“For Dubosc, cinema is not a spectacle but a form of writing, a living text that displays the landscapes of the past in the present instant. The film is an involuntary return to the 1970s when the Condor Plan spread over Latin America and the Stroessner dictatorship continued in Paraguay. Dubosc succeeds in creating an 'exquisite' construction that integrates historical facts, personal feelings, visual aesthetics, and poetical discourse"
– Adriana Almada, Bolivia Biennal 2016
With a background in ethnography and psychology, French photographer and filmmaker Dominique Dubosc has been making nonfiction films and videos since the late 1960s. Wide-ranging both culturally and geographically, his body of work has encompassed extensive investigations into Latin America, Palestine, and the US, among other places, and has found him evoking or collaborating with figures from writers Felix Fénéon and Georges Perec, to photographer Duane Michals, to filmmakers Jean Rouch and Jonas Mekas.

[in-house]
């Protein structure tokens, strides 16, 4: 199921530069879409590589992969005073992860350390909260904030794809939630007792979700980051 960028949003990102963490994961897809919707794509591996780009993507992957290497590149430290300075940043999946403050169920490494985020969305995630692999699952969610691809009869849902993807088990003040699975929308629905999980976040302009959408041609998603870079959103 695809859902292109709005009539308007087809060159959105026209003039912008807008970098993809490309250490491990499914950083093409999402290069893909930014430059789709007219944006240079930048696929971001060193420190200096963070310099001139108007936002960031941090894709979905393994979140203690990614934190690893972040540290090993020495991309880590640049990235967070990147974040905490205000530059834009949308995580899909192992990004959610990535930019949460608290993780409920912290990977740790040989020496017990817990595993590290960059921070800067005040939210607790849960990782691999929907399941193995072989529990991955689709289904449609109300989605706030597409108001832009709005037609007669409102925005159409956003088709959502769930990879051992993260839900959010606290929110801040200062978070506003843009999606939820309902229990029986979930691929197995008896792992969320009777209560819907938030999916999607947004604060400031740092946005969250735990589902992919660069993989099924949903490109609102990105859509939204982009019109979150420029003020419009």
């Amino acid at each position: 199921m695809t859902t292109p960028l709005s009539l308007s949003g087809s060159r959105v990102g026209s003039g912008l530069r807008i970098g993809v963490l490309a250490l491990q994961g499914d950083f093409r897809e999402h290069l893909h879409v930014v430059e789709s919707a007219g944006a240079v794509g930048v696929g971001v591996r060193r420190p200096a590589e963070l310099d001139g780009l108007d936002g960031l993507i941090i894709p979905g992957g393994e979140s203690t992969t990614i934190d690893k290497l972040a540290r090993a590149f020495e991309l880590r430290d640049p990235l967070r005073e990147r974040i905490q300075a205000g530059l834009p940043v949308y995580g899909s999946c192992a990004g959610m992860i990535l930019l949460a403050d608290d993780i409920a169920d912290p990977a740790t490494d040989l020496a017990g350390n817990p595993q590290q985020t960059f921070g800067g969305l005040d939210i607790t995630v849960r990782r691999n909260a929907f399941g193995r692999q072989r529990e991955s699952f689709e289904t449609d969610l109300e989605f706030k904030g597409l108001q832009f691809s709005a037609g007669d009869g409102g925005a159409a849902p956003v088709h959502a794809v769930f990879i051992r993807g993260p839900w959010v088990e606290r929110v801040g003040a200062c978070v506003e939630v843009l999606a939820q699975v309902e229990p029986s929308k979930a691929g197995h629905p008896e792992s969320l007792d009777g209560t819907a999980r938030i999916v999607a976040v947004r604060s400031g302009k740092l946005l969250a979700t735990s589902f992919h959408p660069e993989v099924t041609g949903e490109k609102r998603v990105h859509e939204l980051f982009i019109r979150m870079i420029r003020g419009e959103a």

Dubosc's newest feature-length film, Paraguay Remembered, finds him returning for the first time in 40 years to the region that gave rise to his first films— the trilogy comprising Kuarahy Ohecha (1968), Manojhara (1969), and The Days of Our Death (1970).
As Dubosc wanders Asunción and meets old and new friends, fragments of memories he had forgotten are revived. Little by little, his memories take him back to a romantic encounter with a woman in Argentina. Incidents of oppression under dictatorship are intertwined with his private recollections. The shooting process itself becomes the means to remember.
Paraguay Remembered is both a penetrating portrait of a city and a society, and a haunting investigation into the mechanics and poetics of memory.
Anthology Film Archives is hosting the film's US theatrical premiere alongside a retrospective of his works. Screening February 24 - March 2. Co-presented with Cinema Tropical.